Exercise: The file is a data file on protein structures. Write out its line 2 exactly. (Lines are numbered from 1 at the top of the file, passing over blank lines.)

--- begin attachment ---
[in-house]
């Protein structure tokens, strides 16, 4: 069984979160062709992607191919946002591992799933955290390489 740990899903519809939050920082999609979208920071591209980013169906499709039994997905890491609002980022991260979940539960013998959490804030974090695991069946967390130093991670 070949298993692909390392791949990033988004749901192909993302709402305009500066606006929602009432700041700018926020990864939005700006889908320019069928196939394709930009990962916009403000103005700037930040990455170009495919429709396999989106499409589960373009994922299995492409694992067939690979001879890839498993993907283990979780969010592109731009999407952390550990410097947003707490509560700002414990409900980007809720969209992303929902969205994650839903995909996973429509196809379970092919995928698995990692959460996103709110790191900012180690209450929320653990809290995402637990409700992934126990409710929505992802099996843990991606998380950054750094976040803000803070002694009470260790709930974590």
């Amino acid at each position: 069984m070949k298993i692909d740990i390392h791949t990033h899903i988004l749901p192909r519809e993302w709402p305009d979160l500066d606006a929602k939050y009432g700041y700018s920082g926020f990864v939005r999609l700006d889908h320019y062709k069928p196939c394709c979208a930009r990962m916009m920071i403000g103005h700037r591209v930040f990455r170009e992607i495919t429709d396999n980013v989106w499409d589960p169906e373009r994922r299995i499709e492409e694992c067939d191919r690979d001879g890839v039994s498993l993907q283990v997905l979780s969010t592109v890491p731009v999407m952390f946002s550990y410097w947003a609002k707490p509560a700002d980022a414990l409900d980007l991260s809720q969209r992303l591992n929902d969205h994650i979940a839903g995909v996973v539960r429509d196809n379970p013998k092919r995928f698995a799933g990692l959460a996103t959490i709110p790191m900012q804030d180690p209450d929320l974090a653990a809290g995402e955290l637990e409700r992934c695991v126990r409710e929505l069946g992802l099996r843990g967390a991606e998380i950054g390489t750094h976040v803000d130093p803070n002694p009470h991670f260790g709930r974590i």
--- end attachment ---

């Protein structure tokens, strides 16, 4: 069984979160062709992607191919946002591992799933955290390489 740990899903519809939050920082999609979208920071591209980013169906499709039994997905890491609002980022991260979940539960013998959490804030974090695991069946967390130093991670 070949298993692909390392791949990033988004749901192909993302709402305009500066606006929602009432700041700018926020990864939005700006889908320019069928196939394709930009990962916009403000103005700037930040990455170009495919429709396999989106499409589960373009994922299995492409694992067939690979001879890839498993993907283990979780969010592109731009999407952390550990410097947003707490509560700002414990409900980007809720969209992303929902969205994650839903995909996973429509196809379970092919995928698995990692959460996103709110790191900012180690209450929320653990809290995402637990409700992934126990409710929505992802099996843990991606998380950054750094976040803000803070002694009470260790709930974590």